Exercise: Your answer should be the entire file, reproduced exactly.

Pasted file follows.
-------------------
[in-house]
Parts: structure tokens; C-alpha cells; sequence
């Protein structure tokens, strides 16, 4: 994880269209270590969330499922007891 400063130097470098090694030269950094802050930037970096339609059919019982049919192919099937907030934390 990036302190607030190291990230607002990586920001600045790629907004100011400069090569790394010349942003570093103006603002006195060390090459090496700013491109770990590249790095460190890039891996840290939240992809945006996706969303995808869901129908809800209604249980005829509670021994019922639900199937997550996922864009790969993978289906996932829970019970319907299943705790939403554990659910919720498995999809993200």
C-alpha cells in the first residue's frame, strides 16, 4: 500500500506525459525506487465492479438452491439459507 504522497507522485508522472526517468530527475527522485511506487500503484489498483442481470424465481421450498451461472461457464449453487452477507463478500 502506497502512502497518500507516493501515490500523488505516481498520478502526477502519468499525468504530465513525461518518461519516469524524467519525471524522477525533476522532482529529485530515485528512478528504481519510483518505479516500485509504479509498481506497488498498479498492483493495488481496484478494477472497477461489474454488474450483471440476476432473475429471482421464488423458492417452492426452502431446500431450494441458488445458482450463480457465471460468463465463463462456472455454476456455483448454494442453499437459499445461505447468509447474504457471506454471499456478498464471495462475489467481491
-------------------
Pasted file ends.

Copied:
[in-house]
Parts: structure tokens; C-alpha cells; sequence
């Protein structure tokens, strides 16, 4: 994880269209270590969330499922007891 400063130097470098090694030269950094802050930037970096339609059919019982049919192919099937907030934390 990036302190607030190291990230607002990586920001600045790629907004100011400069090569790394010349942003570093103006603002006195060390090459090496700013491109770990590249790095460190890039891996840290939240992809945006996706969303995808869901129908809800209604249980005829509670021994019922639900199937997550996922864009790969993978289906996932829970019970319907299943705790939403554990659910919720498995999809993200």
C-alpha cells in the first residue's frame, strides 16, 4: 500500500506525459525506487465492479438452491439459507 504522497507522485508522472526517468530527475527522485511506487500503484489498483442481470424465481421450498451461472461457464449453487452477507463478500 502506497502512502497518500507516493501515490500523488505516481498520478502526477502519468499525468504530465513525461518518461519516469524524467519525471524522477525533476522532482529529485530515485528512478528504481519510483518505479516500485509504479509498481506497488498498479498492483493495488481496484478494477472497477461489474454488474450483471440476476432473475429471482421464488423458492417452492426452502431446500431450494441458488445458482450463480457465471460468463465463463462456472455454476456455483448454494442453499437459499445461505447468509447474504457471506454471499456478498464471495462475489467481491